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Now Playing at the Packard Campus Theater (May 28-30, 2015)

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The following post was co-written with Jenny Paxson, an Administrative Assistant at the Packard Campus.

Betty White and Cloris Leachman on The Mary Tyler Moore Show

Thursday, May 28 (7:30 p.m.)
Love, Betty: A Betty White Retrospective (1957-2015)
Considered the reigning Queen of TV, Betty White will be showcased in this evening-long retrospective that will include full episodes of such White-starring series as 1957’s Date with the Angels; 1974’s Mary Tyler Moore; 1986’s The Golden Girls, and the recent Hot in Cleveland. Also included will be a sampling of some of White’s best appearances on game shows, talk shows and commercials.



The Parallax View (Paramount, 1974)

Friday, May 29 (7:30 p.m.)
The Parallax View (Paramount, 1974, *R-rated)
Arguably the definitive conspiracy thriller of the ’70s, director Alan J. Pakula’s The Parallax View bears an unmistakable resemblance to the Kennedy assassination. In the film, based on a novel by Loren Singer, Warren Beatty plays a reporter who uncovers a deadly plot behind a political assassination. The adaptation was not a hit when it was released, but its stature has only grown over the years. Pakula described the film as “sort of an American myth based on some things that have happened, some fantasies we may have had of what might have happened, and a lot of fears a lot of us have had.” William Daniels, Paula Prentiss and Hume Cronyn are featured in the cast.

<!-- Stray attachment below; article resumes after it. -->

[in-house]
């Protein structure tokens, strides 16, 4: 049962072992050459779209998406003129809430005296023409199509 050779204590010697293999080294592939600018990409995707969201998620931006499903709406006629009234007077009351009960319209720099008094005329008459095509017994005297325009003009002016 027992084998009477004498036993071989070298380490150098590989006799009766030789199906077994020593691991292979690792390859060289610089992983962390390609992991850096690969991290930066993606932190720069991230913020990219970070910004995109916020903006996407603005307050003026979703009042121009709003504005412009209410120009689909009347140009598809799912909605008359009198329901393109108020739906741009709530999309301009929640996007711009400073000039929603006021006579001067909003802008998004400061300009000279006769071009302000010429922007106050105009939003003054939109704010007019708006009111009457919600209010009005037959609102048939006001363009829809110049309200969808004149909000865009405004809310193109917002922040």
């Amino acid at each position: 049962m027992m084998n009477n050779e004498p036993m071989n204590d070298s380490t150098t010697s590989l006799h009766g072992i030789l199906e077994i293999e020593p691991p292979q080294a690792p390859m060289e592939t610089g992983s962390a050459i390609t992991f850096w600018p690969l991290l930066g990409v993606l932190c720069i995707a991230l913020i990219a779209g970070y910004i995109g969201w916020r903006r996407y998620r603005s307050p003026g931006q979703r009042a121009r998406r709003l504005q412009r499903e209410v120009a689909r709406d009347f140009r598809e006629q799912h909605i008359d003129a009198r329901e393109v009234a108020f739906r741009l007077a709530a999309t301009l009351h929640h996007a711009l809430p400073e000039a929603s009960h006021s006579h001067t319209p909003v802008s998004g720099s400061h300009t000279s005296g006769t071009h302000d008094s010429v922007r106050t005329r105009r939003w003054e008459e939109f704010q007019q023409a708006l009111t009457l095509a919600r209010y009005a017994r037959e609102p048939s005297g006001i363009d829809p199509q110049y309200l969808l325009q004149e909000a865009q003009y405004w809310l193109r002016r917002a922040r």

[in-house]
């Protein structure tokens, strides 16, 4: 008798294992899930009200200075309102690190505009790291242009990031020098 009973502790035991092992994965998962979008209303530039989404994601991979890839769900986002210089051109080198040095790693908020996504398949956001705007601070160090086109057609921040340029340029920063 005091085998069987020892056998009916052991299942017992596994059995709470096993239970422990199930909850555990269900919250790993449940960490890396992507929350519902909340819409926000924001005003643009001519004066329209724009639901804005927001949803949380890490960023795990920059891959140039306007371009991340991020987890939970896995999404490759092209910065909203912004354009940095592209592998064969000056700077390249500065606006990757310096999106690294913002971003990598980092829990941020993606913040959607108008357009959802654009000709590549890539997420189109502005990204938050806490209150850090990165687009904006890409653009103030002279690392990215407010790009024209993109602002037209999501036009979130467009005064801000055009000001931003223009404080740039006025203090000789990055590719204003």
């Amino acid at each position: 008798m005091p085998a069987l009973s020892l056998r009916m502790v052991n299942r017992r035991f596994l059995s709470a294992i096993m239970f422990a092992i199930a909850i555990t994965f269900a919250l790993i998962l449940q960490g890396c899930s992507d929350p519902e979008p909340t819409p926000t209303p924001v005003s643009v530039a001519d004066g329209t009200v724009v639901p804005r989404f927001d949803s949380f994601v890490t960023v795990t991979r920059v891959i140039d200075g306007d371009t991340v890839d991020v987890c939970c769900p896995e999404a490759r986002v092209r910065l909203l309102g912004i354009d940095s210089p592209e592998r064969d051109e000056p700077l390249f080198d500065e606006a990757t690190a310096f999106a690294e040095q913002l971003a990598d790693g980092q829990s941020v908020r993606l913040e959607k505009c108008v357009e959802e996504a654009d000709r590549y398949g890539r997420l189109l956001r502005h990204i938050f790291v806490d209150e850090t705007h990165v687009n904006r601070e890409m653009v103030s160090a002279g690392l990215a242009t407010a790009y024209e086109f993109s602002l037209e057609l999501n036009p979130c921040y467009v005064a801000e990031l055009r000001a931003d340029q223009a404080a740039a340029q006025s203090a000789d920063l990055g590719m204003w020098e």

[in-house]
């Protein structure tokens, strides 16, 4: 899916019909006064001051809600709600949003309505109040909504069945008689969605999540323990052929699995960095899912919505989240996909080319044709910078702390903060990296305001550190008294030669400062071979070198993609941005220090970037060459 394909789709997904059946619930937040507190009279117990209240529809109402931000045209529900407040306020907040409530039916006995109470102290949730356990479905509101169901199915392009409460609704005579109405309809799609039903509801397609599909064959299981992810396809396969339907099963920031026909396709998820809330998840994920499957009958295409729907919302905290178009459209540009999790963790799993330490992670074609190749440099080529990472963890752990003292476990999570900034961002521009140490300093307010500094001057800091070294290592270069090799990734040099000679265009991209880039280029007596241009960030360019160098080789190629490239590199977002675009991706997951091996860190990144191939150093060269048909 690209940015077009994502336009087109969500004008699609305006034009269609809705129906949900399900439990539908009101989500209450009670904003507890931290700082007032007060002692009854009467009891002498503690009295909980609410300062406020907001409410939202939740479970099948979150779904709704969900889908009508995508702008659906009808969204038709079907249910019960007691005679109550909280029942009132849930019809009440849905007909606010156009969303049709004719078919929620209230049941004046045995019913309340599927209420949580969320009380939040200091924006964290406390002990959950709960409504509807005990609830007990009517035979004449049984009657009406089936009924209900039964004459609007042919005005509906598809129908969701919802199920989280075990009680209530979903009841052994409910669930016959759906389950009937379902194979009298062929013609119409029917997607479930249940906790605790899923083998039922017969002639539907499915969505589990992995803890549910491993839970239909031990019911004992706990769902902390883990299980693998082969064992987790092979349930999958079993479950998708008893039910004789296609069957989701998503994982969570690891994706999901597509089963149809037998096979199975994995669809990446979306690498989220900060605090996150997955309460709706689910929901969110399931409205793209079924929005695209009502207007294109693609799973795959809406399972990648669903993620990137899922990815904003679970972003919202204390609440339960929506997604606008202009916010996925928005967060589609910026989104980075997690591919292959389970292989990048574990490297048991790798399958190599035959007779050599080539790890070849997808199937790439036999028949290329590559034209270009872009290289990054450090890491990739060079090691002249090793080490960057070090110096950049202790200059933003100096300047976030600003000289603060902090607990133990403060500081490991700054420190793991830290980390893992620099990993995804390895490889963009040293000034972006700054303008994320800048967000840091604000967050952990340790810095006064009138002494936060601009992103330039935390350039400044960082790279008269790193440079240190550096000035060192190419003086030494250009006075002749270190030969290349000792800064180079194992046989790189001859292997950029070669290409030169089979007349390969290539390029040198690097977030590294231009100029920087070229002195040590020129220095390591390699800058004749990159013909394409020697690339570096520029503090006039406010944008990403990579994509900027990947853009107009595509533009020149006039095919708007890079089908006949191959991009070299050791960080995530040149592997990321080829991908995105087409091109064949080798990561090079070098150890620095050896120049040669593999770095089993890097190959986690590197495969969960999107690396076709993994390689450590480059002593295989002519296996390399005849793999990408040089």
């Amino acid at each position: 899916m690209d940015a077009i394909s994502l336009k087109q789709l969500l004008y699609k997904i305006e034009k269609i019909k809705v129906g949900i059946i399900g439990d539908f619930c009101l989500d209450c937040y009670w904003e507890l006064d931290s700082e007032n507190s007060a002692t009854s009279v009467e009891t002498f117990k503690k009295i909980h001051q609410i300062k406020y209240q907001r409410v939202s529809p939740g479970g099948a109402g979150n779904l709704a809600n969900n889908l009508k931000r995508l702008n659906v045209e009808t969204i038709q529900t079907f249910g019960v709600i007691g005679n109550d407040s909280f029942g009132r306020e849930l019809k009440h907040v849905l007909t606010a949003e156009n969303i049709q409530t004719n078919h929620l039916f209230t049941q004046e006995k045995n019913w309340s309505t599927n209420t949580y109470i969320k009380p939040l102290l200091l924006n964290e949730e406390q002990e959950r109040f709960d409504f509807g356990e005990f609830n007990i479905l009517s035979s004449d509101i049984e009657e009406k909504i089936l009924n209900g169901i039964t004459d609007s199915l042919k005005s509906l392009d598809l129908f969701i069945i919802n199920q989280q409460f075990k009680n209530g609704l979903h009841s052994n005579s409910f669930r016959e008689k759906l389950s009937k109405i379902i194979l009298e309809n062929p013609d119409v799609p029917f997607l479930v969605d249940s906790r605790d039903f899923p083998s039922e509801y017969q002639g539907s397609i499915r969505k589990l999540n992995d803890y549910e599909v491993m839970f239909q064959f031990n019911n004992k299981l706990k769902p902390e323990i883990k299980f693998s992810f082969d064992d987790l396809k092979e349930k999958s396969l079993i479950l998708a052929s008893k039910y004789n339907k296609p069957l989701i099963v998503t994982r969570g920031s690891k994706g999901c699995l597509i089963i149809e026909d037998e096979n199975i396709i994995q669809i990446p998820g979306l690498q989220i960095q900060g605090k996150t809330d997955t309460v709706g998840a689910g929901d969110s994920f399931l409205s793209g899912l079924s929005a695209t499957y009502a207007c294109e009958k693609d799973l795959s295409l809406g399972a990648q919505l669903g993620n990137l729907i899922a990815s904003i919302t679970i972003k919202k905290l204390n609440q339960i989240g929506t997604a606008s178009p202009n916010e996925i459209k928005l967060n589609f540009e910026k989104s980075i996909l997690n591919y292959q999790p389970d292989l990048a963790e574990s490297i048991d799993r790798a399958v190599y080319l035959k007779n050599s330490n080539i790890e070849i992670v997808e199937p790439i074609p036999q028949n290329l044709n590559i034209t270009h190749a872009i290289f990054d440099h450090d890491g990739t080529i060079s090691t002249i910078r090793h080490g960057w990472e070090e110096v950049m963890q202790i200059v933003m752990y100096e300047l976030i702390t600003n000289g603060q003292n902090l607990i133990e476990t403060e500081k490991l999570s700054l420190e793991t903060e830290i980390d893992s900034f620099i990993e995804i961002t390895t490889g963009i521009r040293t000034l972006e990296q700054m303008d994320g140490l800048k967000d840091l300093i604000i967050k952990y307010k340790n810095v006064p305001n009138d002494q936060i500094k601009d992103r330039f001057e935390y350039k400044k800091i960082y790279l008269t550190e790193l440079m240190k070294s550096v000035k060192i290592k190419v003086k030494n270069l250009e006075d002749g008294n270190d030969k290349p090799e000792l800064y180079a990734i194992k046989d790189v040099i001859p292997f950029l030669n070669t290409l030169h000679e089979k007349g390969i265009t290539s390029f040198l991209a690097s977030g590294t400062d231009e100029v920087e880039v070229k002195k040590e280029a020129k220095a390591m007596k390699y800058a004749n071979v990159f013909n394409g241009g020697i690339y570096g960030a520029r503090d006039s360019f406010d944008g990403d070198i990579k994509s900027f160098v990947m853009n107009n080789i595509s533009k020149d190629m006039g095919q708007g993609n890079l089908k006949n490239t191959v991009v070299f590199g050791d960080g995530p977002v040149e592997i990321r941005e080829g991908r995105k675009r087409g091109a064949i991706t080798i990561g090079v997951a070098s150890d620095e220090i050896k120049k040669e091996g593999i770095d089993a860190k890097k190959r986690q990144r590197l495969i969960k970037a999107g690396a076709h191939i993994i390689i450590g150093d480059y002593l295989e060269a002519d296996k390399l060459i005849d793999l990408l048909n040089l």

* No one under the age of 17 will be admitted without a parent or guardian.

Saturday, May 30 (7:30 p.m.)
Ali: Fear Eats the Soul (New Yorker Films, 1974)
An elderly German woman falls in love with a much younger Moroccan immigrant in Rainer Werner Fassbinder’s powerful remake of Douglas Sirk’s masterful melodrama All That Heaven Allows. Like Sirk, the New German Cinema wunderkind used melodrama as a means of cultural commentary, and never to such effect as in Ali. Emmi (Brigitte Mira) and Ali (El Hedi ben Salem) are drawn to each other out of a sense of isolation, horrifying Emmi’s family and friends who react with barely concealed loathing. Although the film stands as pointed critique of mid-’70s West German society, the film has a universal and timeless quality, truly one of the highlights of Fassbinder’s astonishingly prolific career (40 features, two TV miniseries and many theatrical productions and acting gigs before his death at age 37). The film was produced in German and Arabic with English subtitles.

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